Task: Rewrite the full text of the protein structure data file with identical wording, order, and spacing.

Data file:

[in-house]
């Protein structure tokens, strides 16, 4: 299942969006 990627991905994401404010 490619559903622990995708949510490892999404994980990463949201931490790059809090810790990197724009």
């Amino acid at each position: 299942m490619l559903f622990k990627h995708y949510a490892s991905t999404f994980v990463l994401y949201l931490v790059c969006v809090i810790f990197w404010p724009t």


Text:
[in-house]
């Protein structure tokens, strides 16, 4: 299942969006 990627991905994401404010 490619559903622990995708949510490892999404994980990463949201931490790059809090810790990197724009």
């Amino acid at each position: 299942m490619l559903f622990k990627h995708y949510a490892s991905t999404f994980v990463l994401y949201l931490v790059c969006v809090i810790f990197w404010p724009t």